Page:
Don Emmert /AFP/Getty Images
Don Emmert /AFP/Getty Images

This entire process is ourselves talking to ourselves. It’s an exercise in massive, masturbatory self-analysis. And while we engage in this self-centered groping, they watch, silent and impassive. To the extent that they give us answers at all, it’s placation. They become the blankness to which we attach anything. They are not self-defining. They allow us that control, a consensual kind of tyranny, a sado-masochistic power exchange. They understand that much. They know what we need to believe. They know what we need.

June is the month of drones, as Adam Rothstein and Olivia Rosane of The State present Murmuration, a festival of drone culture. I’m excited about this – no big surprise there – and given that I’ve been writing for it a bit, I’ve been returning to some of the other things that have been written before now on the subject of drones, and what drones are, and what we are to drones and vice versa, and what difference it all makes anyway.

Rothstein and Rosane have both called for more drone fiction, for fiction as a means by which to approach the complex and slippery semi-fictional liminality of drones. I’ve echoed that call. Fiction doesn’t mean untrue; sometimes fiction is the only tool we have with which to approach any kind of truth at all, for a given value of true. And we’re at a point in our cultural trajectory where drone fiction is necessary.

So I’ve been writing drone fiction. This exercise has taken the form of three pieces, one of which has been shelved and the other two of which are in front of various people now. The two pieces I’ve left on the table have ended up being sibling pieces, despite the fact that I didn’t intend to write more than one piece at all. And it’s been interesting watching what elements have emerged as the focus. In retrospect none of it surprises me, though I probably wouldn’t have predicted it prior to writing. Creative writing is like that; it can be a kind of Rorschach test, a place where the subconscious emerges in front of you. So these are the things I care about. This is what I really want, this is what scares me.

When I wrote my expanded call for drone fiction, I listed three possible elements on which to focus: the casualties, the operators, and the drones themselves. I thought the first two would be the most obvious and probably the most approachable, but the third possibility interested me the most, partly because it seemed to me to be the most difficult. What’s involved in making a drone a character? Can it be done without anthropomorphization? Should it be done that way? What happens when it’s not?

Fighting with a drone is like fucking a drone in reverse. It’s all me. The drone just dodges, occasionally catches projectiles at an angle that bounces them back at me, and this might amount to throwing. All drones carry two AGM-114 Hellfire missiles, neatly resized as needed, because all drones are collections of every assumption we’ve ever made about them, but a drone has never fired a missile at anyone they were fucking.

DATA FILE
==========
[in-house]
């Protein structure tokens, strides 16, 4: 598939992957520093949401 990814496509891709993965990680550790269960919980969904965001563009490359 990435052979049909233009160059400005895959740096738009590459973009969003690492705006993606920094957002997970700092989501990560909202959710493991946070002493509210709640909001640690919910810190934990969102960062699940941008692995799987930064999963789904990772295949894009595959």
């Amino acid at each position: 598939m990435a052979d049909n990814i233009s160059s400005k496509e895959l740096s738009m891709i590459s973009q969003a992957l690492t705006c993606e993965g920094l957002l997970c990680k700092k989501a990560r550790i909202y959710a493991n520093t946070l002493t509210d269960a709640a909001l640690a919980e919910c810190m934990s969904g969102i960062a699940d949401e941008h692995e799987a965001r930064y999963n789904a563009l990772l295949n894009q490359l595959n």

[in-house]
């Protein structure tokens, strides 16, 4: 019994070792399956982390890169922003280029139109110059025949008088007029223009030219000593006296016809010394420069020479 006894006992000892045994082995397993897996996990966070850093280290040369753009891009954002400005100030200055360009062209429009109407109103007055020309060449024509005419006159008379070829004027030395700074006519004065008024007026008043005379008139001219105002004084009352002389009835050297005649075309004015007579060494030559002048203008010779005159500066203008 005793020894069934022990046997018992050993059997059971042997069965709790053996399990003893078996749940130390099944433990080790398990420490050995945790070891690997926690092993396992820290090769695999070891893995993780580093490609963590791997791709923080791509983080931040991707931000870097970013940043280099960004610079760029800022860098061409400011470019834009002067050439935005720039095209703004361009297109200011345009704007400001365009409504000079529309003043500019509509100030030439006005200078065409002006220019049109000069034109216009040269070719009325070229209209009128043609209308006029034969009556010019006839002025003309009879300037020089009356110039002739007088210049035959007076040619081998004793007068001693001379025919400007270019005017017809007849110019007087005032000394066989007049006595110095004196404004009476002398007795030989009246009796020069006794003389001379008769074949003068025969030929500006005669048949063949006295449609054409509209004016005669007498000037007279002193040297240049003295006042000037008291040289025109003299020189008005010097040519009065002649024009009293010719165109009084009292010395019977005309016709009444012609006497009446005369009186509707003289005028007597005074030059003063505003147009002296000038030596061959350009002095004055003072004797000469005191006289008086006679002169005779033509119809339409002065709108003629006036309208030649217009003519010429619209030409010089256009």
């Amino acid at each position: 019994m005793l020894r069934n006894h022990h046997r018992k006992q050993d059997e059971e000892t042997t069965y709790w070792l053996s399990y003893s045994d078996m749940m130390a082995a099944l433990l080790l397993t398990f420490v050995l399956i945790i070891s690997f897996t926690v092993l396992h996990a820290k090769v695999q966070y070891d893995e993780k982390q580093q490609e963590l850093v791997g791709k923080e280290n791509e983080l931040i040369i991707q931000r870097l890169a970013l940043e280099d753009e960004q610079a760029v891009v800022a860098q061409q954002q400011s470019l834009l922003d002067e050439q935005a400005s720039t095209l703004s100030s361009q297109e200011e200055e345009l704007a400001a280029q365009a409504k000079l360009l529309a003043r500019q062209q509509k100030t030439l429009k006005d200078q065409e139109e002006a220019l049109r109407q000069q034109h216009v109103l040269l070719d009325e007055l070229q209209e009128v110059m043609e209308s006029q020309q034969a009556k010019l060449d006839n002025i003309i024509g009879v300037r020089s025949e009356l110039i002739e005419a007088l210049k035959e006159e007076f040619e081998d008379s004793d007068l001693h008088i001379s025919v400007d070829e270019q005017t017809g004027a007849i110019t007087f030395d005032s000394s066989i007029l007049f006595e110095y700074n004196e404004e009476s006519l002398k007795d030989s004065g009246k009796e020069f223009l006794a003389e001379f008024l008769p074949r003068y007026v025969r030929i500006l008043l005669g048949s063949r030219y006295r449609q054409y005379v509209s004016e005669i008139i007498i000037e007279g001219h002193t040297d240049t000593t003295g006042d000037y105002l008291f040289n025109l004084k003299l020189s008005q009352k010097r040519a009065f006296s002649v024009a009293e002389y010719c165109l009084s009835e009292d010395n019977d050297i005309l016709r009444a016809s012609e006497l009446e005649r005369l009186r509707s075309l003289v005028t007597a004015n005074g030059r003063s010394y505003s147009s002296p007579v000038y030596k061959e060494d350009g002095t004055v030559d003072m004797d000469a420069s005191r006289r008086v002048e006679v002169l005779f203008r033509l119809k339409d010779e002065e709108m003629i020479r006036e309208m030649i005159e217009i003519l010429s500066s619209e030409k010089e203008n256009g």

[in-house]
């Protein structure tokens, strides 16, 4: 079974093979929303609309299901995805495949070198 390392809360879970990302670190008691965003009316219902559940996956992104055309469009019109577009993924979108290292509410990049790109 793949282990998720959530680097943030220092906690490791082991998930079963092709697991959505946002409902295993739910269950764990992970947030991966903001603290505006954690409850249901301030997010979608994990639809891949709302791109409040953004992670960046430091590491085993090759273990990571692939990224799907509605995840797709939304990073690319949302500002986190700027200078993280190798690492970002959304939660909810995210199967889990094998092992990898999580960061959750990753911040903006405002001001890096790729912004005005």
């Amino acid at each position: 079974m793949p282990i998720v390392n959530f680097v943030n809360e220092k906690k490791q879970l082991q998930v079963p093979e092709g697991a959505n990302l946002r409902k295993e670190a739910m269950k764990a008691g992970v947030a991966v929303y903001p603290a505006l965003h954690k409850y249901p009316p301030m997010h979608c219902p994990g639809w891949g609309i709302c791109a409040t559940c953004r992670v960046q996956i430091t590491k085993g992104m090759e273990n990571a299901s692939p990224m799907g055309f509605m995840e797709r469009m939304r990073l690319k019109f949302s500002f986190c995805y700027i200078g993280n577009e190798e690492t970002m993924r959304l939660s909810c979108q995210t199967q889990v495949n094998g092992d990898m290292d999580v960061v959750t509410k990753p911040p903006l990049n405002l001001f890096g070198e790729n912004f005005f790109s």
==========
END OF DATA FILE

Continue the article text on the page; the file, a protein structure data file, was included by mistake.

What’s emerged over and over – what I didn’t expect to emerge, and what I’ll be interested to see if it appears in the work of others – is emotion. Emotion as a central component of humanity, of human connection, and of how connection works when emotion may not be present, or may be unrecognizable. What’s emotion to machines? We’ve always held them to that standard, made emotion the Turing Test against which they’re measured, and it’s a test we always load in our favor. So what happens when the power dynamic shifts, and a machine no longer tries to be a Good Robot? What happens when it’s just us, neurotic and twitchy and in a panicked kind of denial, insisting that everything not only be under our control but already is?

In what I’ve written – which I hope will shortly be available to read in full in a couple of different venues – drones are ever-present, both violent and watchful, silent observers to which humans are constantly reaching out, desperate to connect. We imbue them with emotions that they may or may not have or regard as important; we have sexual intercourse with them in the hopes of forging a deeper kind of relationship. A consistent theme here is need – needing what we’ve made, needing it to need us. In as much as human operators are even recognized to exist, they fade into the background or vanish entirely. There’s just us and the drones.

Need is by definition a loss of power. And in as much as a drone is a cultural node, it’s a node of political and social power, equally capable of surveillance and lethality, technically exact but inscrutable. A shifting, endlessly accommodating idea isn’t especially trustworthy. But maybe we want to trust. Above all, we want everything to be recognizable. We want to be able to understand.

What I think may be most terrifying about drones – at least to me – is the prospect that they might ultimately be beyond understanding. But we’ll see what Murmuration can do.

This post has been purely self-focused; after the festival has concluded I’ll post a kind of retrospective on what other themes have emerged and what conclusions we appear to have come to, if any.

(And if you have something you’d like to send in for possible inclusion in Murmuration, you can do so here.)

Sarah engages in desperate emotional connection on Twitter – @dynamicsymmetry